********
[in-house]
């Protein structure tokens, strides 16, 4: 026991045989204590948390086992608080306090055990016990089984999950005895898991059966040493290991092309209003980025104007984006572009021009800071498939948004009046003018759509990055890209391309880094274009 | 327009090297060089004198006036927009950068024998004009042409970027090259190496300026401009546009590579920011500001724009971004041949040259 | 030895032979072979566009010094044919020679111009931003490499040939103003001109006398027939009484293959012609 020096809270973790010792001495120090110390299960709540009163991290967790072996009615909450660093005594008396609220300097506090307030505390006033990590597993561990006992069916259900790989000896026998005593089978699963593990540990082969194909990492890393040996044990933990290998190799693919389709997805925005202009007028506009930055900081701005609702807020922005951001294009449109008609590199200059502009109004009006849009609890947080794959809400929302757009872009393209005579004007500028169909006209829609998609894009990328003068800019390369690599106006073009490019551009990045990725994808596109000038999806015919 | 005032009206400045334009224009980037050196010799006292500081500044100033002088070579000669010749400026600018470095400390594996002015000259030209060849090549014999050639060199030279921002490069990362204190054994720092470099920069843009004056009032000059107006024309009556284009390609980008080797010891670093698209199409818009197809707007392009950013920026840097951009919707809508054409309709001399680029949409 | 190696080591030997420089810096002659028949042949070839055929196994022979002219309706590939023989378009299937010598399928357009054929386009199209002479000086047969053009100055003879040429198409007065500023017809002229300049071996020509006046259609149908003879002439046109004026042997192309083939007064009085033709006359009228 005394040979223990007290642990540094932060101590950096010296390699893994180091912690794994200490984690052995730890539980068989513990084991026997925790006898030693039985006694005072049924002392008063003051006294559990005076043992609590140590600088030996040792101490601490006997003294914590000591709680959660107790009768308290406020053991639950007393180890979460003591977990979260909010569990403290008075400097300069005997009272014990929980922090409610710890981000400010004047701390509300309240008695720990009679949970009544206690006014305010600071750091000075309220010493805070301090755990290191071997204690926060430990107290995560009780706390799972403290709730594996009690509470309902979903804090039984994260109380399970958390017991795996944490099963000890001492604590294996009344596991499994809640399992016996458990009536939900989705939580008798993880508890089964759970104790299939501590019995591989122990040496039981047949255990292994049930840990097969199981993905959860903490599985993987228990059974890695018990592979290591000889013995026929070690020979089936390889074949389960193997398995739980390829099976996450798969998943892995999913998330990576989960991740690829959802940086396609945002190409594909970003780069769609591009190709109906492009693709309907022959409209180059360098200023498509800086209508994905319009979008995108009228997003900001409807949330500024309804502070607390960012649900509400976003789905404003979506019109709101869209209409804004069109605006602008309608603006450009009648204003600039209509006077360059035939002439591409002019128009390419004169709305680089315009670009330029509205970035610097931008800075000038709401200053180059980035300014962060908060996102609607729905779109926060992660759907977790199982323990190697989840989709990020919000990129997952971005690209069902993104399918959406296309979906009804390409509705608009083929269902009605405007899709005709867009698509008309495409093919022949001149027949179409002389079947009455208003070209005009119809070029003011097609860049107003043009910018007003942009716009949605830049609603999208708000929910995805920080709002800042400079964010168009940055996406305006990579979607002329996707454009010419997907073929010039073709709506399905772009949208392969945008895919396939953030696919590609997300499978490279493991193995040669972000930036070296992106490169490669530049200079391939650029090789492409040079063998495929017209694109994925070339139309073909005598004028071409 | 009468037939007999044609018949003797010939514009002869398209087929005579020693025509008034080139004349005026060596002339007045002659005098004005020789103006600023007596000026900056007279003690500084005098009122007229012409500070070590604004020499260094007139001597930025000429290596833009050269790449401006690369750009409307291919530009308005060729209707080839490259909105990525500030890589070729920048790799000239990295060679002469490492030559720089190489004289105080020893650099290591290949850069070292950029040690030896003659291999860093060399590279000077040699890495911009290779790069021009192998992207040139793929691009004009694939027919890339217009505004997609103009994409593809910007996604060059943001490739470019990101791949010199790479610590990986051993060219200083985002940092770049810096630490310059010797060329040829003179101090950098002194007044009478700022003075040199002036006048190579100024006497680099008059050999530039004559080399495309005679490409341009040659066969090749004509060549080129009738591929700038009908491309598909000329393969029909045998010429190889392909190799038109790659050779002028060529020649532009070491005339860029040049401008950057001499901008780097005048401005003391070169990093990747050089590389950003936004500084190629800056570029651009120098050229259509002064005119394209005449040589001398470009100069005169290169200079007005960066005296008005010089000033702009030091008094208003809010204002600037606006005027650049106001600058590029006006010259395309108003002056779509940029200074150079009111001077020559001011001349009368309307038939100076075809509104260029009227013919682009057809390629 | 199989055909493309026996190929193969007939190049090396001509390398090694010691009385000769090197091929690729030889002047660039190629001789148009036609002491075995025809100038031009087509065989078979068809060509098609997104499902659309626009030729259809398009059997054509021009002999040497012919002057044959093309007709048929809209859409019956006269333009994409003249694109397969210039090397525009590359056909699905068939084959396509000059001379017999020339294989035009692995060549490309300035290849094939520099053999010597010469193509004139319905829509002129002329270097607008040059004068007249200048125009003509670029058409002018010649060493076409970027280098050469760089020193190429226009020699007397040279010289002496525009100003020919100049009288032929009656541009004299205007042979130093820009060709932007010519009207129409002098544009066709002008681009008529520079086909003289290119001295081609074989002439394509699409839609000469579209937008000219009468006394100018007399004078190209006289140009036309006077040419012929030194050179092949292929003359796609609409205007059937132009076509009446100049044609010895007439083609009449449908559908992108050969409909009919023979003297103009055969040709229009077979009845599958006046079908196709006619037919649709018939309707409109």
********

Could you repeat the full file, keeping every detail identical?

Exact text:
[in-house]
């Protein structure tokens, strides 16, 4: 026991045989204590948390086992608080306090055990016990089984999950005895898991059966040493290991092309209003980025104007984006572009021009800071498939948004009046003018759509990055890209391309880094274009 | 327009090297060089004198006036927009950068024998004009042409970027090259190496300026401009546009590579920011500001724009971004041949040259 | 030895032979072979566009010094044919020679111009931003490499040939103003001109006398027939009484293959012609 020096809270973790010792001495120090110390299960709540009163991290967790072996009615909450660093005594008396609220300097506090307030505390006033990590597993561990006992069916259900790989000896026998005593089978699963593990540990082969194909990492890393040996044990933990290998190799693919389709997805925005202009007028506009930055900081701005609702807020922005951001294009449109008609590199200059502009109004009006849009609890947080794959809400929302757009872009393209005579004007500028169909006209829609998609894009990328003068800019390369690599106006073009490019551009990045990725994808596109000038999806015919 | 005032009206400045334009224009980037050196010799006292500081500044100033002088070579000669010749400026600018470095400390594996002015000259030209060849090549014999050639060199030279921002490069990362204190054994720092470099920069843009004056009032000059107006024309009556284009390609980008080797010891670093698209199409818009197809707007392009950013920026840097951009919707809508054409309709001399680029949409 | 190696080591030997420089810096002659028949042949070839055929196994022979002219309706590939023989378009299937010598399928357009054929386009199209002479000086047969053009100055003879040429198409007065500023017809002229300049071996020509006046259609149908003879002439046109004026042997192309083939007064009085033709006359009228 005394040979223990007290642990540094932060101590950096010296390699893994180091912690794994200490984690052995730890539980068989513990084991026997925790006898030693039985006694005072049924002392008063003051006294559990005076043992609590140590600088030996040792101490601490006997003294914590000591709680959660107790009768308290406020053991639950007393180890979460003591977990979260909010569990403290008075400097300069005997009272014990929980922090409610710890981000400010004047701390509300309240008695720990009679949970009544206690006014305010600071750091000075309220010493805070301090755990290191071997204690926060430990107290995560009780706390799972403290709730594996009690509470309902979903804090039984994260109380399970958390017991795996944490099963000890001492604590294996009344596991499994809640399992016996458990009536939900989705939580008798993880508890089964759970104790299939501590019995591989122990040496039981047949255990292994049930840990097969199981993905959860903490599985993987228990059974890695018990592979290591000889013995026929070690020979089936390889074949389960193997398995739980390829099976996450798969998943892995999913998330990576989960991740690829959802940086396609945002190409594909970003780069769609591009190709109906492009693709309907022959409209180059360098200023498509800086209508994905319009979008995108009228997003900001409807949330500024309804502070607390960012649900509400976003789905404003979506019109709101869209209409804004069109605006602008309608603006450009009648204003600039209509006077360059035939002439591409002019128009390419004169709305680089315009670009330029509205970035610097931008800075000038709401200053180059980035300014962060908060996102609607729905779109926060992660759907977790199982323990190697989840989709990020919000990129997952971005690209069902993104399918959406296309979906009804390409509705608009083929269902009605405007899709005709867009698509008309495409093919022949001149027949179409002389079947009455208003070209005009119809070029003011097609860049107003043009910018007003942009716009949605830049609603999208708000929910995805920080709002800042400079964010168009940055996406305006990579979607002329996707454009010419997907073929010039073709709506399905772009949208392969945008895919396939953030696919590609997300499978490279493991193995040669972000930036070296992106490169490669530049200079391939650029090789492409040079063998495929017209694109994925070339139309073909005598004028071409 | 009468037939007999044609018949003797010939514009002869398209087929005579020693025509008034080139004349005026060596002339007045002659005098004005020789103006600023007596000026900056007279003690500084005098009122007229012409500070070590604004020499260094007139001597930025000429290596833009050269790449401006690369750009409307291919530009308005060729209707080839490259909105990525500030890589070729920048790799000239990295060679002469490492030559720089190489004289105080020893650099290591290949850069070292950029040690030896003659291999860093060399590279000077040699890495911009290779790069021009192998992207040139793929691009004009694939027919890339217009505004997609103009994409593809910007996604060059943001490739470019990101791949010199790479610590990986051993060219200083985002940092770049810096630490310059010797060329040829003179101090950098002194007044009478700022003075040199002036006048190579100024006497680099008059050999530039004559080399495309005679490409341009040659066969090749004509060549080129009738591929700038009908491309598909000329393969029909045998010429190889392909190799038109790659050779002028060529020649532009070491005339860029040049401008950057001499901008780097005048401005003391070169990093990747050089590389950003936004500084190629800056570029651009120098050229259509002064005119394209005449040589001398470009100069005169290169200079007005960066005296008005010089000033702009030091008094208003809010204002600037606006005027650049106001600058590029006006010259395309108003002056779509940029200074150079009111001077020559001011001349009368309307038939100076075809509104260029009227013919682009057809390629 | 199989055909493309026996190929193969007939190049090396001509390398090694010691009385000769090197091929690729030889002047660039190629001789148009036609002491075995025809100038031009087509065989078979068809060509098609997104499902659309626009030729259809398009059997054509021009002999040497012919002057044959093309007709048929809209859409019956006269333009994409003249694109397969210039090397525009590359056909699905068939084959396509000059001379017999020339294989035009692995060549490309300035290849094939520099053999010597010469193509004139319905829509002129002329270097607008040059004068007249200048125009003509670029058409002018010649060493076409970027280098050469760089020193190429226009020699007397040279010289002496525009100003020919100049009288032929009656541009004299205007042979130093820009060709932007010519009207129409002098544009066709002008681009008529520079086909003289290119001295081609074989002439394509699409839609000469579209937008000219009468006394100018007399004078190209006289140009036309006077040419012929030194050179092949292929003359796609609409205007059937132009076509009446100049044609010895007439083609009449449908559908992108050969409909009919023979003297103009055969040709229009077979009845599958006046079908196709006619037919649709018939309707409109």